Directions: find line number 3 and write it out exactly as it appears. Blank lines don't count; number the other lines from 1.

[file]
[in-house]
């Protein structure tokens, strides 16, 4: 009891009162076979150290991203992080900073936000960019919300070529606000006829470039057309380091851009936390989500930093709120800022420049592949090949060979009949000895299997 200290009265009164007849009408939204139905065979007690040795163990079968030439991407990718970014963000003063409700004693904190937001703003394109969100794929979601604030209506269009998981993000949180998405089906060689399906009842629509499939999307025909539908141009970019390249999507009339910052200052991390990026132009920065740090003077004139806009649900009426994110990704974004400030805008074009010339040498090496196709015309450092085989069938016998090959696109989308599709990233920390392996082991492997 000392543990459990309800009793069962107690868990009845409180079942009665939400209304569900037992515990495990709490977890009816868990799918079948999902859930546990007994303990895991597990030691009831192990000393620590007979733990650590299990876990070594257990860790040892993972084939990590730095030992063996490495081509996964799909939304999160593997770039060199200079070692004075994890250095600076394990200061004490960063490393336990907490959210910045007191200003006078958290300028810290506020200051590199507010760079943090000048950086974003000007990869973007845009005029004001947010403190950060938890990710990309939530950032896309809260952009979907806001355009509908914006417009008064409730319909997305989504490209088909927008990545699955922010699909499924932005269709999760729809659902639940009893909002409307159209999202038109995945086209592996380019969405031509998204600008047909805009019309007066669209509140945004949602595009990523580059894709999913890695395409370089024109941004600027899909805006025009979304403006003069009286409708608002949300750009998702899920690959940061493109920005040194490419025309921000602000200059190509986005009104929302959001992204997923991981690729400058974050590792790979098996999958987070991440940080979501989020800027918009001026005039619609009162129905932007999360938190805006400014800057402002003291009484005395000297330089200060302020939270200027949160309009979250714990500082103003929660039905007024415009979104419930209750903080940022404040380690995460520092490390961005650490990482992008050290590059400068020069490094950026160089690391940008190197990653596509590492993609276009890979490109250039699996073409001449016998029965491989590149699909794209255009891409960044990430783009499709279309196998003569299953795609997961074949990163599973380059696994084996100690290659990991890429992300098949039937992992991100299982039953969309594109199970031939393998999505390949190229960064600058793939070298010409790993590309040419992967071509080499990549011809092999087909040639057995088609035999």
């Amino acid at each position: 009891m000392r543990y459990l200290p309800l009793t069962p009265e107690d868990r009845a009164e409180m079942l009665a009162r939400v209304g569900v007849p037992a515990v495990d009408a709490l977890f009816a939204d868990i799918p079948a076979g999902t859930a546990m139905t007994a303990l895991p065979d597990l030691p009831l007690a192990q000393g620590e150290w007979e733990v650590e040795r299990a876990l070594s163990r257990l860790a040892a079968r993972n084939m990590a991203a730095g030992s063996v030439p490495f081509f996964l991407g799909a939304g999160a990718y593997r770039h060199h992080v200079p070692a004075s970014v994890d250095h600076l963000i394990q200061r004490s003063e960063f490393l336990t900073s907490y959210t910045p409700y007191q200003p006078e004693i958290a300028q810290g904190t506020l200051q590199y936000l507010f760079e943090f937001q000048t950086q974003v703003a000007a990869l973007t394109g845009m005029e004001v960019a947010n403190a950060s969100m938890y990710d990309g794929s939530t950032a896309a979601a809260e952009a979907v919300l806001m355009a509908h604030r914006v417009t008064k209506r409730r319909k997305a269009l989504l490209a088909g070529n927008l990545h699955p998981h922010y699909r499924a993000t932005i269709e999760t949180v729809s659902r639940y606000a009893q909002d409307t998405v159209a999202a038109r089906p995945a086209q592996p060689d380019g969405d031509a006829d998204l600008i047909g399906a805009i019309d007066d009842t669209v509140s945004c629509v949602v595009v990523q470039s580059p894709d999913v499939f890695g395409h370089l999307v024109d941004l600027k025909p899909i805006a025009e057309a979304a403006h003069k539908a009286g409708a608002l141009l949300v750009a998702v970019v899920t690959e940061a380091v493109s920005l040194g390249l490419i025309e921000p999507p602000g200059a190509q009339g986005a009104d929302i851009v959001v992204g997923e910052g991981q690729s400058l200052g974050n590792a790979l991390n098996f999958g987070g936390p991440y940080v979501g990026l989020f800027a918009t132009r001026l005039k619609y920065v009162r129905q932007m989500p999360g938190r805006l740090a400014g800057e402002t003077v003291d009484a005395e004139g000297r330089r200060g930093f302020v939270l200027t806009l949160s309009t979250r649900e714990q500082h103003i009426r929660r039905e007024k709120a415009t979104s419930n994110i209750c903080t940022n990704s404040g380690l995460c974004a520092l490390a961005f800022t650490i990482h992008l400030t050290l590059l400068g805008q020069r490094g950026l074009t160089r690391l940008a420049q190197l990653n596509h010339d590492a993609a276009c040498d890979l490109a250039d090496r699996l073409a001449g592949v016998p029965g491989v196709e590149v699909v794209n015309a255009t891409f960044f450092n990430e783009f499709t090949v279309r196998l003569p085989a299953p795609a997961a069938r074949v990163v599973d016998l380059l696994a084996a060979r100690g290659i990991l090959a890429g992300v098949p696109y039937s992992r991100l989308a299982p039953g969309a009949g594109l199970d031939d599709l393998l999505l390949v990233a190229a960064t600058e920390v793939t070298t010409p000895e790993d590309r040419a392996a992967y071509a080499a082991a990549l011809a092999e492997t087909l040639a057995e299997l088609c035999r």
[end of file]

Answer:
């Amino acid at each position: 009891m000392r543990y459990l200290p309800l009793t069962p009265e107690d868990r009845a009164e409180m079942l009665a009162r939400v209304g569900v007849p037992a515990v495990d009408a709490l977890f009816a939204d868990i799918p079948a076979g999902t859930a546990m139905t007994a303990l895991p065979d597990l030691p009831l007690a192990q000393g620590e150290w007979e733990v650590e040795r299990a876990l070594s163990r257990l860790a040892a079968r993972n084939m990590a991203a730095g030992s063996v030439p490495f081509f996964l991407g799909a939304g999160a990718y593997r770039h060199h992080v200079p070692a004075s970014v994890d250095h600076l963000i394990q200061r004490s003063e960063f490393l336990t900073s907490y959210t910045p409700y007191q200003p006078e004693i958290a300028q810290g904190t506020l200051q590199y936000l507010f760079e943090f937001q000048t950086q974003v703003a000007a990869l973007t394109g845009m005029e004001v960019a947010n403190a950060s969100m938890y990710d990309g794929s939530t950032a896309a979601a809260e952009a979907v919300l806001m355009a509908h604030r914006v417009t008064k209506r409730r319909k997305a269009l989504l490209a088909g070529n927008l990545h699955p998981h922010y699909r499924a993000t932005i269709e999760t949180v729809s659902r639940y606000a009893q909002d409307t998405v159209a999202a038109r089906p995945a086209q592996p060689d380019g969405d031509a006829d998204l600008i047909g399906a805009i019309d007066d009842t669209v509140s945004c629509v949602v595009v990523q470039s580059p894709d999913v499939f890695g395409h370089l999307v024109d941004l600027k025909p899909i805006a025009e057309a979304a403006h003069k539908a009286g409708a608002l141009l949300v750009a998702v970019v899920t690959e940061a380091v493109s920005l040194g390249l490419i025309e921000p999507p602000g200059a190509q009339g986005a009104d929302i851009v959001v992204g997923e910052g991981q690729s400058l200052g974050n590792a790979l991390n098996f999958g987070g936390p991440y940080v979501g990026l989020f800027a918009t132009r001026l005039k619609y920065v009162r129905q932007m989500p999360g938190r805006l740090a400014g800057e402002t003077v003291d009484a005395e004139g000297r330089r200060g930093f302020v939270l200027t806009l949160s309009t979250r649900e714990q500082h103003i009426r929660r039905e007024k709120a415009t979104s419930n994110i209750c903080t940022n990704s404040g380690l995460c974004a520092l490390a961005f800022t650490i990482h992008l400030t050290l590059l400068g805008q020069r490094g950026l074009t160089r690391l940008a420049q190197l990653n596509h010339d590492a993609a276009c040498d890979l490109a250039d090496r699996l073409a001449g592949v016998p029965g491989v196709e590149v699909v794209n015309a255009t891409f960044f450092n990430e783009f499709t090949v279309r196998l003569p085989a299953p795609a997961a069938r074949v990163v599973d016998l380059l696994a084996a060979r100690g290659i990991l090959a890429g992300v098949p696109y039937s992992r991100l989308a299982p039953g969309a009949g594109l199970d031939d599709l393998l999505l390949v990233a190229a960064t600058e920390v793939t070298t010409p000895e790993d590309r040419a392996a992967y071509a080499a082991a990549l011809a092999e492997t087909l040639a057995e299997l088609c035999r």